On a related note, you may have seen instruction for installing ACs on the mini lathe on other sites. The problem with those instructions is they have you pressing in the bearing through the rolling elements. In other words, you're applying pressure to the inside race in order to press the outside race into its bore. You should never do this. The manufacturers will always tell you not to press the bearing through the rolling elements because, while the bearings can handle high dynamic loads, the high static load from pressing can damage both the races and the balls themselves, greatly reducing the life of the bearing.Before starting, I chucked the spindle in the lathe and sanded the top bearing seat with 400 sandpaper then a Scotch-Brite until the bearing was a light press fit. It's important to accurately set the preload later on, and apply less static force on the bearing while doing so.
I made a press for the bearing so I wouldn't have to remove the mill head. Since both the outer and inner races are a press fit, I needed to make adapters for the press which would push both inner and outer races equally. You never press a bearing through the rolling element or you'll destroy it! The adapters were made using two 3" diameter by 3" long pieces of aluminum rod, and a 2" diameter by 1" long steel rod. The press itself is a 5/8" long piece of threaded rod with a nut red Loctited onto one end.
The aluminum was faced on both sides, and then a 5mm long section was turned down to 60mm . The center was then drilled and bored out to 31mm. This allowed it to slip over the top of the spindle and press evenly on both inside and outside bearing race. It also allowed it to center over the top bore of the spindle head when pressing in the bottom bearing. The bottom adapter was again faced on both sides and the end of the OD turned down to 60mm. The center was drilled and bored out to 43mm, which is wide enough to not touch the inner bearing race. The steel rod was faced on both sides, and had the center drilled and bored out to 16.5mm, wide enough to clear the 5/8" threaded rod.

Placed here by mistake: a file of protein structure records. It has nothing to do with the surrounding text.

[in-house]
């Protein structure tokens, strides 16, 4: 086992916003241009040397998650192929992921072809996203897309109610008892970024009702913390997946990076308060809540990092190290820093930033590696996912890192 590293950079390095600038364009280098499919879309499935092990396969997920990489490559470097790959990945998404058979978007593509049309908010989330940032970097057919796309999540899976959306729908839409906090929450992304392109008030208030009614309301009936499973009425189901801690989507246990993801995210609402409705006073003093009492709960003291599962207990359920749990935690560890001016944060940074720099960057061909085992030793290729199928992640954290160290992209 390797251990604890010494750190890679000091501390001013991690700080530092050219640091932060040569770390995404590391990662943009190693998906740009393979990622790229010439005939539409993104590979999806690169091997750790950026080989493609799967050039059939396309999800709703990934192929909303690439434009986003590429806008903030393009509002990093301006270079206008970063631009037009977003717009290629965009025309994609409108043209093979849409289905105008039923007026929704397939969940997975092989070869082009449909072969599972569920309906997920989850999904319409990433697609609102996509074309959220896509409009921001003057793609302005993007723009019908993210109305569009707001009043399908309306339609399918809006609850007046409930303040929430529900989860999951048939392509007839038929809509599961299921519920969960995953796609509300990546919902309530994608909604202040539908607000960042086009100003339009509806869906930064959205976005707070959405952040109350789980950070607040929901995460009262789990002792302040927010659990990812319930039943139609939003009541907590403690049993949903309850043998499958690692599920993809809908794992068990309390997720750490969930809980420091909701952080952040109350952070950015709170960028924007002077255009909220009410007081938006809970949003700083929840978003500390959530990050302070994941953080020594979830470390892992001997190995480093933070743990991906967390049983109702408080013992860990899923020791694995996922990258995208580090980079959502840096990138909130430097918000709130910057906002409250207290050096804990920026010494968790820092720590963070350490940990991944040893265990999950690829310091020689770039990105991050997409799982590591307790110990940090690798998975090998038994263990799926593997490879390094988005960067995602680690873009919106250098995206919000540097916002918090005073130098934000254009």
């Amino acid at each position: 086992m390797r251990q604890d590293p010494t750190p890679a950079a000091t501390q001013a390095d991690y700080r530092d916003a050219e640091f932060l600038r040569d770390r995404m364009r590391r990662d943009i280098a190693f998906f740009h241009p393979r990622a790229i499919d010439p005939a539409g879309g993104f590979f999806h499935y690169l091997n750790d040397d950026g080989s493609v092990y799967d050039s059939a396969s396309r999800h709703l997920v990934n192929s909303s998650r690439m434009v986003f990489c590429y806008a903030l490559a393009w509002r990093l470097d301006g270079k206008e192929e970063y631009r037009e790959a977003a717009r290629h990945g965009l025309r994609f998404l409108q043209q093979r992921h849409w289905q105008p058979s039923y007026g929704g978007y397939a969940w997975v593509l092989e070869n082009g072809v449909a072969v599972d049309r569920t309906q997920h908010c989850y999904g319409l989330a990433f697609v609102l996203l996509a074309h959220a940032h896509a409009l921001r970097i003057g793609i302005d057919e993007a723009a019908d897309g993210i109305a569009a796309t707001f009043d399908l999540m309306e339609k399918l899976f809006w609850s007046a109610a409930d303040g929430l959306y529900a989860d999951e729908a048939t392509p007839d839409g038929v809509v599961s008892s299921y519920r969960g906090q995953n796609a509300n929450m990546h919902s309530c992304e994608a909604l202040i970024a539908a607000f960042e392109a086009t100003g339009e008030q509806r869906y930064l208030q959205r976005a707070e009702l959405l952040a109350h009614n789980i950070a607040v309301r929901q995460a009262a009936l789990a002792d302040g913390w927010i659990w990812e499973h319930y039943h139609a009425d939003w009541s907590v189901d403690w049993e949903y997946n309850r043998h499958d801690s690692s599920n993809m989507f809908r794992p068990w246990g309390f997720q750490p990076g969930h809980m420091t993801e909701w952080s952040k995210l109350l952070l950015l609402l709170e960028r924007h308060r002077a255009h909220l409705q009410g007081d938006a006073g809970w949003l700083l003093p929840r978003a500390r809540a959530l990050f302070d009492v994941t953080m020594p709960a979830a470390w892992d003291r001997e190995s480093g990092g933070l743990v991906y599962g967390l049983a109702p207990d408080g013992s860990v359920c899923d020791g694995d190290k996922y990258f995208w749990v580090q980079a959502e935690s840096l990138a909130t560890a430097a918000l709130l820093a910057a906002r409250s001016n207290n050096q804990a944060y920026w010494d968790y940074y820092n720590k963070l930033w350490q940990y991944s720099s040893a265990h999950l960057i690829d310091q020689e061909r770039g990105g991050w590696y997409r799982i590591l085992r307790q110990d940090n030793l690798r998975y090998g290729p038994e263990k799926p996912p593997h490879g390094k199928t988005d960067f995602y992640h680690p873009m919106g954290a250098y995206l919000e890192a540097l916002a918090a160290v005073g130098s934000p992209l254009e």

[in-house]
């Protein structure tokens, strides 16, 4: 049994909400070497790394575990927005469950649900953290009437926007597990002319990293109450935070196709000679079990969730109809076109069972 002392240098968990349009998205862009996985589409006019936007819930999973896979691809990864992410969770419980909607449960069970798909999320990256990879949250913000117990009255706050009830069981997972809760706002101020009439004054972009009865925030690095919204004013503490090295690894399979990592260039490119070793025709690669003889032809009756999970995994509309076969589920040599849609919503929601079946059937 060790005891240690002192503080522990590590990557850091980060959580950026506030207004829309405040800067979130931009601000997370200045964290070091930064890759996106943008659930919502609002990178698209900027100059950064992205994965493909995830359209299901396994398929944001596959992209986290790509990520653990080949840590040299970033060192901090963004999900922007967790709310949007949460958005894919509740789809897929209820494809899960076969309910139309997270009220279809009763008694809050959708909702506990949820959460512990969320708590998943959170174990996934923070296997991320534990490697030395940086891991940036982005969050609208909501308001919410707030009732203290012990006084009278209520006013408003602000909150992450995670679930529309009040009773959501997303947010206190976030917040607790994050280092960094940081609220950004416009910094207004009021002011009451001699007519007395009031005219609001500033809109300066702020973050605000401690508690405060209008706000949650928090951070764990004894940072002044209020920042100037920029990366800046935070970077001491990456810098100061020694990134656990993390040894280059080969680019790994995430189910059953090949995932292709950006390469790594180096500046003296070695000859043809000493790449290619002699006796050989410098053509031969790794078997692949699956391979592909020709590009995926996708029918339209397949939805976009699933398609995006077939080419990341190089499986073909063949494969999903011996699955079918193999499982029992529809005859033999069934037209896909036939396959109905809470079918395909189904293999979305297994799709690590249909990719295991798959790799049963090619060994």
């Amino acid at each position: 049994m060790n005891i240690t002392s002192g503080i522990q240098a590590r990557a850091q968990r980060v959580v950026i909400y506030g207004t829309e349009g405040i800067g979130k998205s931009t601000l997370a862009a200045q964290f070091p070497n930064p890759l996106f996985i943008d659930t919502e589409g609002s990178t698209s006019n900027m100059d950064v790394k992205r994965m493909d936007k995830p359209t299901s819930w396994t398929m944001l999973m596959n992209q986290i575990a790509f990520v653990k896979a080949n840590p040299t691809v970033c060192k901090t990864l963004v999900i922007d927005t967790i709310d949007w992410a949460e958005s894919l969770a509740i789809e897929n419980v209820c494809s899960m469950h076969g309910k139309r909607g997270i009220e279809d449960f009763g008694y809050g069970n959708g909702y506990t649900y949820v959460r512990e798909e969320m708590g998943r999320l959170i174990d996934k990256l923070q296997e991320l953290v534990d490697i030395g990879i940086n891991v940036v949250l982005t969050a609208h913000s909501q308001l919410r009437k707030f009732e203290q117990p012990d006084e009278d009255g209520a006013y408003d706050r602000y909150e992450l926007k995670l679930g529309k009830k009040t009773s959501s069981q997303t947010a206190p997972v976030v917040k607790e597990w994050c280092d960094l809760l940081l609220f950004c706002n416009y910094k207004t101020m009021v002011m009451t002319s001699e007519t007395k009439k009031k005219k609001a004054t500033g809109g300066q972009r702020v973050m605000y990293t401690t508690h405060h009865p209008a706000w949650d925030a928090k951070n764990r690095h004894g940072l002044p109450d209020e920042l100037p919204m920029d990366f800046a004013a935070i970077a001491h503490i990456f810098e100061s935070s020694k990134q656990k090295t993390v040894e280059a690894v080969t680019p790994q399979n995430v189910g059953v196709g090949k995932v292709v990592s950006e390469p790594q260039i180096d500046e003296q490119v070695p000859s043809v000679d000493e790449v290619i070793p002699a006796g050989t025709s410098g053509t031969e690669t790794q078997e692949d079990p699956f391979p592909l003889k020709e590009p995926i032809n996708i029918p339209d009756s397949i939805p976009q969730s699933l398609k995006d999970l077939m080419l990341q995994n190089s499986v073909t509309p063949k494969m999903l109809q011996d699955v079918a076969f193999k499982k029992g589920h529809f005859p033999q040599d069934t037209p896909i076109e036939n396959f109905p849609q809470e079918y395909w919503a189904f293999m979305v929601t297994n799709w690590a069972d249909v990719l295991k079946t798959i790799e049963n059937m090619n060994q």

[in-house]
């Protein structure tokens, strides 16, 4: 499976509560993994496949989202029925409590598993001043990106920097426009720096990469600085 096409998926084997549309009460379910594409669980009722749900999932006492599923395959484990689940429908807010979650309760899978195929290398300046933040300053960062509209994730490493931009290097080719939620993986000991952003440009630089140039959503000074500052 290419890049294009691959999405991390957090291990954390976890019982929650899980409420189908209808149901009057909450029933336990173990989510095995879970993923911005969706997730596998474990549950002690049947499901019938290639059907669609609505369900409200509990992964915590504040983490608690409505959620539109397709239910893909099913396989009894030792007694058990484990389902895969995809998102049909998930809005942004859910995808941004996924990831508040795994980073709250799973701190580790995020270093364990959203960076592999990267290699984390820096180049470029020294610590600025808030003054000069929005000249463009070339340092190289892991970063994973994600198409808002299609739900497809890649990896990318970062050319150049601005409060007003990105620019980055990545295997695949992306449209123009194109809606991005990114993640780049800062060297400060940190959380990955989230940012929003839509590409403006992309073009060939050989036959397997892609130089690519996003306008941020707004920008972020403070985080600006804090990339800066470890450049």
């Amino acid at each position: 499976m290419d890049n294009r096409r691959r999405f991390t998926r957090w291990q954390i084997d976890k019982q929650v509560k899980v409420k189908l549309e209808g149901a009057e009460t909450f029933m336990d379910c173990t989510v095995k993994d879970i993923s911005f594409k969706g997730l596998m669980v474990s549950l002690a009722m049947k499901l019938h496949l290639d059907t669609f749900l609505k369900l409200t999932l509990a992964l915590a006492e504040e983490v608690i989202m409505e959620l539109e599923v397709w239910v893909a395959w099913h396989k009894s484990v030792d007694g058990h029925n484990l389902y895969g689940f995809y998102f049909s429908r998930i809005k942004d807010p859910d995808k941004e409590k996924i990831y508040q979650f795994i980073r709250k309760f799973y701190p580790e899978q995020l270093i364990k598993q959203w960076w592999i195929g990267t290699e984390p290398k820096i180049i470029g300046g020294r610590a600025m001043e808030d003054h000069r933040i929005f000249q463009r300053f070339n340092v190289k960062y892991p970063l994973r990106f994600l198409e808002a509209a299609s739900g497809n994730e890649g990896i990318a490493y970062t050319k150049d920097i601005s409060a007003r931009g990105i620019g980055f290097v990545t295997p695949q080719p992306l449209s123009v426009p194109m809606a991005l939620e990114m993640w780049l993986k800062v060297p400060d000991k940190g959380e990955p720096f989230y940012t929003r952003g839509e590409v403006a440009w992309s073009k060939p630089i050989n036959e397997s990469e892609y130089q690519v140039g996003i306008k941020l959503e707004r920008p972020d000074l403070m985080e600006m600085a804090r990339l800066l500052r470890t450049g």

I then thermal fit the bottom bearing onto the spindle (freeze the spindle overnight and heat the bearing to 180*). Alternatively, it can be pressed into the bearing, but care must be taken to only press on the inner race. Make sure the wide part of the outer race faces the top of the spindle, and the wider part of the inner race faces the bottom of the spindle. Remember that the angular contact bearings have play between the races until preloaded. With the aluminum bottom adapter fitted in place I wanted roughly the midpoint of the play in the bearing to put the spindle's nose flush with the adapter's surface. I kept taking facing cuts on the adapter until I reached that point. So with the play removed one direction the nose sat slightly under the adapter's surface's level and with the play removed the other direction it stood slightly proud.
To press the bottom bearing and spindle into the mill head I put the 5/8" threaded rod through the center of the spindle, put the top adapter in place (the top bearing is installed later), put the bottom adapter in place over the spindle and bearing, placed the steel adapter over the bottom adapter, and ran the nut down on the threaded rod, holding everything together. The steel adapter supports the spindle's nose, which in turn supports the bearing's inner race. Since we adjusted the bottom adapter so the inner race would sit in the middle of its play, we can now press the bearing into place without applying any force to the inner race. I lightly oiled the bearing and the bore and tightened the 5/8" rod until the bearing pulled and seated into it's bore.